What?! A surgeon inspired by "Frankenstein" is transplanting human heads?

by emdes25 on September 18, 2017 - 11:47pm

Organ transplantation, a recent scientific breakthrough never ceasing to progress, has allowed millions of lives to be saved or improved. Indeed, a shocking revelation has been made in medicine as Italian surgeon, Sergio Canavero, attempts the impossible. Dr. Canavero is convinced, and currently persuading others, that he can successfully complete the first full-body human transplant.

His goal is to transplant a brain-dead donor’s head and segments of their spinal cord in a patient with spinal injury. This procedure was named “HEAVEN” for head anastomosis venture. It was also named as such because the surgeon is breaking the barriers between life and death, making it possible for one to experience both. Dr. Canavero has already found a patient, an anonymous Chinese national, making the transplant possible for Fall 2017.

Furthermore, one of the most astonishing aspects of this procedure is the inspiration from which it came. According to Sergio Canavero, the final details allowing the procedure to be possible, were plotted after the surgeon read and loved Mary Shelley’s “Frankenstein”. The classic novel inspired Canavero to use electricity for the fusion of the spinal cords and to accelerate regeneration.

The Italian surgeon argues his surgery will be a success with the proof of his trials and data on mice, rats and dogs that underwent the procedure. However, even though many scientists are doubting his research as well as denying his claims of success, Sergio Canavero prepares to attempt the incredible with great confidence.

Will the first full-body human transplant prove to be successful?

Find out more at http://www.businessinsider.com/head-transplant-surgeon-frankenstein-2017-7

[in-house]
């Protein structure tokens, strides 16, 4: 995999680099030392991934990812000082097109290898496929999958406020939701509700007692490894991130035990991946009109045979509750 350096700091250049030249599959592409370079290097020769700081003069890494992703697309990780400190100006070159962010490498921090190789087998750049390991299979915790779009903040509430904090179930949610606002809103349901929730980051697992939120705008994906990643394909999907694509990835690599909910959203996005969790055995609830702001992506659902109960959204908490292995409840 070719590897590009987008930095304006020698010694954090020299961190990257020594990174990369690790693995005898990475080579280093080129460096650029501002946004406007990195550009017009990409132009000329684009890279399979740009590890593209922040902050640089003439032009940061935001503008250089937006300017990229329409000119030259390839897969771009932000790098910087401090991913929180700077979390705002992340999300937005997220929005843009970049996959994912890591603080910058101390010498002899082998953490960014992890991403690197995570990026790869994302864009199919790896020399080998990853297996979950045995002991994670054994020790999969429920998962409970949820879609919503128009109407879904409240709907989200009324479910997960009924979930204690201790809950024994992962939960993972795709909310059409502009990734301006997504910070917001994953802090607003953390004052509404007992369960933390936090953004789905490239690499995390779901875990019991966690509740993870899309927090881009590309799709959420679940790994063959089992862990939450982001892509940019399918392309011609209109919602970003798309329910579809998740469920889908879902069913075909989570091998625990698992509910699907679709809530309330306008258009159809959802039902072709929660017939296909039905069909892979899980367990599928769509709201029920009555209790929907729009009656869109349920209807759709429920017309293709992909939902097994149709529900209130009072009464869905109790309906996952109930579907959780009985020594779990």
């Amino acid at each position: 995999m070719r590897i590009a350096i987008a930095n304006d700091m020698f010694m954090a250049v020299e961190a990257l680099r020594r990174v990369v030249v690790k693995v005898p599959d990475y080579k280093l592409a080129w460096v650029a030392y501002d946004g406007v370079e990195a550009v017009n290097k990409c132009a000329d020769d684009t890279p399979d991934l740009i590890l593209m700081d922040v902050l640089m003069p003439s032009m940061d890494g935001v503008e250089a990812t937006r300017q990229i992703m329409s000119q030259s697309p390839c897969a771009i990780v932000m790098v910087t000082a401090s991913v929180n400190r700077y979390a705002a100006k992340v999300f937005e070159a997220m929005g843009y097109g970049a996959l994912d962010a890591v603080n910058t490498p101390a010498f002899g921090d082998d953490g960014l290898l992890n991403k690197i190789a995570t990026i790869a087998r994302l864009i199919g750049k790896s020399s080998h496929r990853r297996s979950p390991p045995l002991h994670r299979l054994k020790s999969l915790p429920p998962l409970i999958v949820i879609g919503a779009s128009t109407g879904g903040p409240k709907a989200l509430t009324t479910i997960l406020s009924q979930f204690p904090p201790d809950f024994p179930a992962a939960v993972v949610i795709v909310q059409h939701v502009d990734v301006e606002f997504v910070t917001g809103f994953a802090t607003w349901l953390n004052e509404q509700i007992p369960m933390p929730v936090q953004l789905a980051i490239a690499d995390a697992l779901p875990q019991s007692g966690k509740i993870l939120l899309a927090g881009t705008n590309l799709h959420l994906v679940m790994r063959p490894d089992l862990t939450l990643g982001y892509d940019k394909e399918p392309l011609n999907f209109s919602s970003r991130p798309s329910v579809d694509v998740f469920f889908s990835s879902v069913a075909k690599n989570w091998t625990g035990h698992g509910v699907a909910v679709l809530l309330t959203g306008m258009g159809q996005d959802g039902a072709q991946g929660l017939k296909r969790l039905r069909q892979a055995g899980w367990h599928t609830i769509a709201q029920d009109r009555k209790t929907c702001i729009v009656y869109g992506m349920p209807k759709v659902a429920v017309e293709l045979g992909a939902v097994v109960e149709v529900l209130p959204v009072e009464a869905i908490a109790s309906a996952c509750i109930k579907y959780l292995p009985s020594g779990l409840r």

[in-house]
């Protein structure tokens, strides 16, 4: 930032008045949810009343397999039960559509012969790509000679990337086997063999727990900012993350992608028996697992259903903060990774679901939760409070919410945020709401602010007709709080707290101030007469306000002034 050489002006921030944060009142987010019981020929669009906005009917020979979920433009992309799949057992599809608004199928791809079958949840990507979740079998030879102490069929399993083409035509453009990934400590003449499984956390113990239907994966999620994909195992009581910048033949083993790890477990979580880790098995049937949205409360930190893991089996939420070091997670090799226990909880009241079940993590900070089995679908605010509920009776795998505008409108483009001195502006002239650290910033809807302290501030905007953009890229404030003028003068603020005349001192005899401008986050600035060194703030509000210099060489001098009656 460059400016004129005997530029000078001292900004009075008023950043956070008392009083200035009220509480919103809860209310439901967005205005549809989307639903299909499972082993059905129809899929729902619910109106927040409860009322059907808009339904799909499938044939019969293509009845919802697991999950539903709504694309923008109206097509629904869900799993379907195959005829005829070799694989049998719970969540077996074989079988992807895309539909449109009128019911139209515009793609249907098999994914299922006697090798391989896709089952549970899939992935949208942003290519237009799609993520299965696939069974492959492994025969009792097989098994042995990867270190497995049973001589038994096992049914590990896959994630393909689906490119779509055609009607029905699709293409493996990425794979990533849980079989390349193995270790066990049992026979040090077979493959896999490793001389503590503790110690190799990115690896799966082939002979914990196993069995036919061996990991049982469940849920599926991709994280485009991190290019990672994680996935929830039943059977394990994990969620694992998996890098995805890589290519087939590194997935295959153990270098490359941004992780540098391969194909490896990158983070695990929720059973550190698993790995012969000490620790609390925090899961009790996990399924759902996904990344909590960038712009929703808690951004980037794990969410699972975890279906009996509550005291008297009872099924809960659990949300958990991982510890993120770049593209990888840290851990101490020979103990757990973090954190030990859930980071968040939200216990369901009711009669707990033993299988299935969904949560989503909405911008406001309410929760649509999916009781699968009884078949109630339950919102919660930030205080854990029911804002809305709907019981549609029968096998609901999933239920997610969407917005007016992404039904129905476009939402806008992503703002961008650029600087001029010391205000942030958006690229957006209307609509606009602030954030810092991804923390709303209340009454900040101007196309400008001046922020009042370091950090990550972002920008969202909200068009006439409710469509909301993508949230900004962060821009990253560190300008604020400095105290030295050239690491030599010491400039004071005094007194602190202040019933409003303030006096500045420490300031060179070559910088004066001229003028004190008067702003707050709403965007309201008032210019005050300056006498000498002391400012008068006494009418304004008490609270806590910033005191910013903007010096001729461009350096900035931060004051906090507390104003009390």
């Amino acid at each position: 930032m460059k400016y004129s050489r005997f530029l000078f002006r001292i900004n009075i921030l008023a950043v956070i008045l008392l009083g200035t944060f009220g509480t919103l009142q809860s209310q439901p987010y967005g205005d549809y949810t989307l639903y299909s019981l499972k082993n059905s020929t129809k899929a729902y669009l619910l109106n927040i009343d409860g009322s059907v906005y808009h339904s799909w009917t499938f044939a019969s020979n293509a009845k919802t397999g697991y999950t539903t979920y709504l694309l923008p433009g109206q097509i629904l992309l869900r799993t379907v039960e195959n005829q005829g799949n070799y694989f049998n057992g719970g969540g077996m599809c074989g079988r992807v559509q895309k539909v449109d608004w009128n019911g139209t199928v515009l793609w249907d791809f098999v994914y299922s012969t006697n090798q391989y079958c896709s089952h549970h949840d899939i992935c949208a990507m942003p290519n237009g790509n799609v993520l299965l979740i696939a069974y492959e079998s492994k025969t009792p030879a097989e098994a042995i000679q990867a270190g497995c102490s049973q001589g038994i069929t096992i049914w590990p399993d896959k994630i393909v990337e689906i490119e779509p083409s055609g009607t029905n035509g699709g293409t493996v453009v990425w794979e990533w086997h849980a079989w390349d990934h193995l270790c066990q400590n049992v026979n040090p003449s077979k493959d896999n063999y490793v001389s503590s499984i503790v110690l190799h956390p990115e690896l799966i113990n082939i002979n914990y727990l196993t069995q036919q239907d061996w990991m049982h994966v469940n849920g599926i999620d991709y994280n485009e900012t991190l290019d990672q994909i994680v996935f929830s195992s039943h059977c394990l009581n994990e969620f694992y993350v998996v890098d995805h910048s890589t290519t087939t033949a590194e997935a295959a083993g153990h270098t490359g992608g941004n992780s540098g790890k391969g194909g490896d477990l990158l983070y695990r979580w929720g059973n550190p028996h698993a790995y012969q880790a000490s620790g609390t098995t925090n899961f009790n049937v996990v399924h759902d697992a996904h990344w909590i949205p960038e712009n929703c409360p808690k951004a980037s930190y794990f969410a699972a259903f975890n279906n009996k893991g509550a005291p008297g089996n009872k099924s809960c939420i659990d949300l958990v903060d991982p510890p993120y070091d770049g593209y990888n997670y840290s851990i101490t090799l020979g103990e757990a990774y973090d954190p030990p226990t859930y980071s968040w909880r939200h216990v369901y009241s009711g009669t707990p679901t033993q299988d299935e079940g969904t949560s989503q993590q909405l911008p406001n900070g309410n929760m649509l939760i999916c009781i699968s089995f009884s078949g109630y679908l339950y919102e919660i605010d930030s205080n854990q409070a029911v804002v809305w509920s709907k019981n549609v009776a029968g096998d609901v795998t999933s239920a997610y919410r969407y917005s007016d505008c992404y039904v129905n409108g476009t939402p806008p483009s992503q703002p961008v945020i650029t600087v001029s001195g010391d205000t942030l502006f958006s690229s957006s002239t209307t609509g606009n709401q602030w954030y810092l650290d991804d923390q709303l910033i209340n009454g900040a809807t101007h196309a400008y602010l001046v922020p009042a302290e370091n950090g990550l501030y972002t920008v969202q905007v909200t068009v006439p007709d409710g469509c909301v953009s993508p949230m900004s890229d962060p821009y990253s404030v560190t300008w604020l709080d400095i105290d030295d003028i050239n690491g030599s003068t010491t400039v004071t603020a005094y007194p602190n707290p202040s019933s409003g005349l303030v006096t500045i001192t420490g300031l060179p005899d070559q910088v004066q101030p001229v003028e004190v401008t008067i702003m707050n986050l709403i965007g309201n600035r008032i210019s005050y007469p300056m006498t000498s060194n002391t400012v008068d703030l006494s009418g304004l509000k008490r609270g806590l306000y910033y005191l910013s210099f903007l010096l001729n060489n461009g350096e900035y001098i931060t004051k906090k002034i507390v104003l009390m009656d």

I find your summary very interesting and it convinces me to read your article! The subject of the article is very well chosen. More precisely, the idea of brain transplantation is a bit frightening and unbelievable to me. As you said in your summary, Dr. Canavera has to transplant a brain-dead donor's body with the head of a patient with an insensible body. I did some research on hand transplantation on YouTube to see what it looks like and I realize that it is possible, but the result is far away from perfection. After months of rehabilitation, the hand is still not agile as a normal hand. Imagine how it would be difficult for a patient to learn how to control an entire body. Furthermore, I found an interesting article with more precise information on the surgery from the National Post, "Meet Sergio Canavero, the brain behind the world's first head transplant, and, perhaps, the key to everlasting life". In this article, it explains that the surgery will last 36 hours and will implicate around 150 people. Also, to cut the head from the patient by minimising damages to the head and the body, surgeons will use a special custom made diamond blade called the GEMIN-o-tom! The surgeons will have less than one hour to connect the head to the body which seems to be almost impossible to be me. Finally, even through the probability of success is very low, from an ethical point of view, I think that it is morally acceptable to do the head transplantation, because the candidate who receives a new body agrees to the procedure and have rational thoughts since he is a 31-year-old Russian computer scientist, Valery Spiridonov. Therefore, he is used as an end and not as a mean. In addition, from an utilitarian point of view, the research on head transplantation will lead to further scientific improvements in the domain of health which people can benefit from.


Wow thanks, I appreciate your commentary. I find it smooth that you included some current humanities teachings into this post, great way to blend multiple subjects hahah!

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